Resources Secretary Mike Chrisman has been one of Arnold Schwarzenegger's closest allies in the last seven years. Guess that's enough: he's leaving the department, as of February 1.
A very interesting article today from the Washington Post about the release of information related to new chemicals under the Toxic Substances Control Act. Reporter Lyndsey Layton rounds up recent events and reports to point out that 20 percent of chemicals registered in the US are secret under federal rules and "critics -- including the Obama administration -- say the secrecy has grown out of control, making it impossible for regulators to control potential dangers or for consumers to know which toxic substances they might be exposed to.
We've been hearing this week about the way various people imagine a home that's environmentally sustainable. On the edge of downtown Los Angeles, KPCC's Molly Peterson has toured the New Carver apartments and talked to its architect. In the final story of our series, she visits a woman who's making that building near the I-10 her first real home in a year.
This week we’re hearing from Southern Californians with ideas about ways to make home sustainable. KPCC’s Molly Peterson offers this profile of a Los Angeles architect who’s eager to apply that thinking to people at every rung of the income ladder.
This week we’re hearing from Southern Californians who think about and work toward making homes sustainable. The University of Southern California runs a project that studies mega-cities – urban areas such as Los Angeles with populations of at least 10-million. More on regional sustainability from KPCC’s Molly Peterson.
Away from school, away from work, and possibly, with family for the holidays: many Southern Californians are simply at home. KPCC’s Molly Peterson is curious about what makes home sustainable. This week, she profiles people who think about planning and housing matters that most of us take for granted. She begins with a regional perspective from an urban planner and architect.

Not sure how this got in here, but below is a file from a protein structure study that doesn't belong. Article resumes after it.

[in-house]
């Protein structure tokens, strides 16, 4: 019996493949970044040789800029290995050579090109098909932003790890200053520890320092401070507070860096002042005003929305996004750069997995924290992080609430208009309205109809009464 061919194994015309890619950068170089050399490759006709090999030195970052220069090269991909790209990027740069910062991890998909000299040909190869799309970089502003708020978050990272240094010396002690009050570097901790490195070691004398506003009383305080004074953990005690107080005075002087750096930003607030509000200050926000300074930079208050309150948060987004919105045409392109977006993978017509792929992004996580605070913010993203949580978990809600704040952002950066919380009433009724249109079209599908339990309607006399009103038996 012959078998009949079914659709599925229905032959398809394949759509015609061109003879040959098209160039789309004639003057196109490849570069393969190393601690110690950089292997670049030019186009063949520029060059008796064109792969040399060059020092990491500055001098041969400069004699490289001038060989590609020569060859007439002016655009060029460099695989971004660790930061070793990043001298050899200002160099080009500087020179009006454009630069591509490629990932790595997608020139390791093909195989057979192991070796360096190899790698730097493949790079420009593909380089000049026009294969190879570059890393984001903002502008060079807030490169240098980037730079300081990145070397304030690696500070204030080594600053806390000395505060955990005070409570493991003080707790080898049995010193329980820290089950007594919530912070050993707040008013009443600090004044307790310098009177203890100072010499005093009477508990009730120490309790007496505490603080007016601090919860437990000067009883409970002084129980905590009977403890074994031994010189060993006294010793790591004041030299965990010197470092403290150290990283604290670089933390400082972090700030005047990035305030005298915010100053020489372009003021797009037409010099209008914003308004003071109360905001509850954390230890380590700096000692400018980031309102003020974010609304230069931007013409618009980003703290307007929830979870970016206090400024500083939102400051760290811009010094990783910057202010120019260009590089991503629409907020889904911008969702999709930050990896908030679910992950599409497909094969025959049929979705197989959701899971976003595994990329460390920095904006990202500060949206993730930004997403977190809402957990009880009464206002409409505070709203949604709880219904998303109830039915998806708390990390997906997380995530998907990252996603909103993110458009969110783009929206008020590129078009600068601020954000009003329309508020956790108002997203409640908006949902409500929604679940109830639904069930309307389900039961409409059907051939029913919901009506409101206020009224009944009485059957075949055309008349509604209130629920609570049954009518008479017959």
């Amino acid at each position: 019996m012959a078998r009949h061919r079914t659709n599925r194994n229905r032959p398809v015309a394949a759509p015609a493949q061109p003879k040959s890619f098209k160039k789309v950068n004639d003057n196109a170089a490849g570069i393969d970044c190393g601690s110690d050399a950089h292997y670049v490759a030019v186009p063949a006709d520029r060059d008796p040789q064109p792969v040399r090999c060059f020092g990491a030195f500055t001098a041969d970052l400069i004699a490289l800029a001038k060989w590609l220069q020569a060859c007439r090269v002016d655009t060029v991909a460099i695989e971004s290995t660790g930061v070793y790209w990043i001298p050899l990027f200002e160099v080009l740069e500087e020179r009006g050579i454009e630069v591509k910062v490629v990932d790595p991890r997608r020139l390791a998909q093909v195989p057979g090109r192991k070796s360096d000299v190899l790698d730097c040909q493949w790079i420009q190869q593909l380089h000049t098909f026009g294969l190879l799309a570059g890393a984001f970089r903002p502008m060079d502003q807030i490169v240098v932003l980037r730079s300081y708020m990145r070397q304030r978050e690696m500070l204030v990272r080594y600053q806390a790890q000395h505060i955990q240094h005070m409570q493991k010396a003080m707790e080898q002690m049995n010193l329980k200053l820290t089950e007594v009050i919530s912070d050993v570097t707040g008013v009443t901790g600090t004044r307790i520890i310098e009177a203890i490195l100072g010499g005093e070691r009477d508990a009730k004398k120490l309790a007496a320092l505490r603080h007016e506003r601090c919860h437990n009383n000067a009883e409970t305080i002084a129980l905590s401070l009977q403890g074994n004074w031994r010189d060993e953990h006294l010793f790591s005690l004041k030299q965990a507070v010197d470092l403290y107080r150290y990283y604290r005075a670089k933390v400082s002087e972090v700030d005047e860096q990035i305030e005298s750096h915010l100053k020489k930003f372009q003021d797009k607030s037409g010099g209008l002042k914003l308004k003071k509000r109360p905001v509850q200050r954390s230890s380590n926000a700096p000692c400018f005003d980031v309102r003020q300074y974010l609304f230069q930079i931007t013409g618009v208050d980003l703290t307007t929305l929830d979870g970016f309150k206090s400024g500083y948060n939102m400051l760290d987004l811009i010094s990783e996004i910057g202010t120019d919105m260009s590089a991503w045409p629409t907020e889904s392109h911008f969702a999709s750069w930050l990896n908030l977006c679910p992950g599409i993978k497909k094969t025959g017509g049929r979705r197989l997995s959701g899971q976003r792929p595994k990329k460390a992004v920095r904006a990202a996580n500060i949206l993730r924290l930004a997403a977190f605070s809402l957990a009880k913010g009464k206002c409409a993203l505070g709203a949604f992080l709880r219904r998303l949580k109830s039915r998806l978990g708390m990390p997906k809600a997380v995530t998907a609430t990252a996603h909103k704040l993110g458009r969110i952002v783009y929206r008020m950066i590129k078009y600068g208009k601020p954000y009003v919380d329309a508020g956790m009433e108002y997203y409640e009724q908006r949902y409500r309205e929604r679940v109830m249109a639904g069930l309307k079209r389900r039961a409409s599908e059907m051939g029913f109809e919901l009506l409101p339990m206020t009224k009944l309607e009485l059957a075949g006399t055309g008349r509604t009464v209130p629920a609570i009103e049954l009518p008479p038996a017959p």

Trucking companies that work the ports of Long Beach and Los Angeles have had a busy year. The uncertain economy has driven container traffic down. New environmental fees have added costs. A legal battle over the ports’ Clean Trucks Plan continues — fueled by a labor dispute over who will pay for cleaner equipment. First we heard from an independent driver. Here's the story of a third-generation trucking company owner.
It’s been a rough year for trucking business at the ports of Long Beach and Los Angeles. Harbor officials credit a year-old Clean Trucks program with removing polluting diesel engines from the road. The trucking industry’s brought legal challenges to the agreements that enforce the program. The uncertain economy has driven container traffic down. New environmental mandates drive costs up. We’ll hear from two people who work in this business climate. KPCC’s Molly Peterson brings us the story of one independent truck driver.